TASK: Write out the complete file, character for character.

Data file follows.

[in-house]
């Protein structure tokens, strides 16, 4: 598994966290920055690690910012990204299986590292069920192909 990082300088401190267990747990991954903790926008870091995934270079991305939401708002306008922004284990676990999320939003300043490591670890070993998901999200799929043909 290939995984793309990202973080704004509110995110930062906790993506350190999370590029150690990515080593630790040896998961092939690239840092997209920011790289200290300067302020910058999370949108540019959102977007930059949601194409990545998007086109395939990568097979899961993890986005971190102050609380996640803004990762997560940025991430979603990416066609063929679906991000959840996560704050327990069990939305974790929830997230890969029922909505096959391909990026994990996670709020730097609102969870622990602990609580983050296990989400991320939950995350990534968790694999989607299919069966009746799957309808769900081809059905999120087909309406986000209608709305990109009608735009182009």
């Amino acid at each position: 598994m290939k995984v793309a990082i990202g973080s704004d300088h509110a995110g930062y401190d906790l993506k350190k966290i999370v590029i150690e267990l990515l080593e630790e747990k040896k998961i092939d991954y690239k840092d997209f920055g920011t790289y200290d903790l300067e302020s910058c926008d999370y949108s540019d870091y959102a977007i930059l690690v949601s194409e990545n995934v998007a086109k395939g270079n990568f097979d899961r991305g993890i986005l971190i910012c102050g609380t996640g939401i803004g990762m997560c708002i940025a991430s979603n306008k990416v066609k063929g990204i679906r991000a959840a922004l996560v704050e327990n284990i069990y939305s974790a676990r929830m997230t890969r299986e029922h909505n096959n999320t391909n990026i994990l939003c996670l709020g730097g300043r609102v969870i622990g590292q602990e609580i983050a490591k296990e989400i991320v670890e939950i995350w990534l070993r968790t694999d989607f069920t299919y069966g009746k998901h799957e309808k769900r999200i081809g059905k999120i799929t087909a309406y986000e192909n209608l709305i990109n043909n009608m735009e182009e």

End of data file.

[in-house]
């Protein structure tokens, strides 16, 4: 598994966290920055690690910012990204299986590292069920192909 990082300088401190267990747990991954903790926008870091995934270079991305939401708002306008922004284990676990999320939003300043490591670890070993998901999200799929043909 290939995984793309990202973080704004509110995110930062906790993506350190999370590029150690990515080593630790040896998961092939690239840092997209920011790289200290300067302020910058999370949108540019959102977007930059949601194409990545998007086109395939990568097979899961993890986005971190102050609380996640803004990762997560940025991430979603990416066609063929679906991000959840996560704050327990069990939305974790929830997230890969029922909505096959391909990026994990996670709020730097609102969870622990602990609580983050296990989400991320939950995350990534968790694999989607299919069966009746799957309808769900081809059905999120087909309406986000209608709305990109009608735009182009």
């Amino acid at each position: 598994m290939k995984v793309a990082i990202g973080s704004d300088h509110a995110g930062y401190d906790l993506k350190k966290i999370v590029i150690e267990l990515l080593e630790e747990k040896k998961i092939d991954y690239k840092d997209f920055g920011t790289y200290d903790l300067e302020s910058c926008d999370y949108s540019d870091y959102a977007i930059l690690v949601s194409e990545n995934v998007a086109k395939g270079n990568f097979d899961r991305g993890i986005l971190i910012c102050g609380t996640g939401i803004g990762m997560c708002i940025a991430s979603n306008k990416v066609k063929g990204i679906r991000a959840a922004l996560v704050e327990n284990i069990y939305s974790a676990r929830m997230t890969r299986e029922h909505n096959n999320t391909n990026i994990l939003c996670l709020g730097g300043r609102v969870i622990g590292q602990e609580i983050a490591k296990e989400i991320v670890e939950i995350w990534l070993r968790t694999d989607f069920t299919y069966g009746k998901h799957e309808k769900r999200i081809g059905k999120i799929t087909a309406y986000e192909n209608l709305i990109n043909n009608m735009e182009e």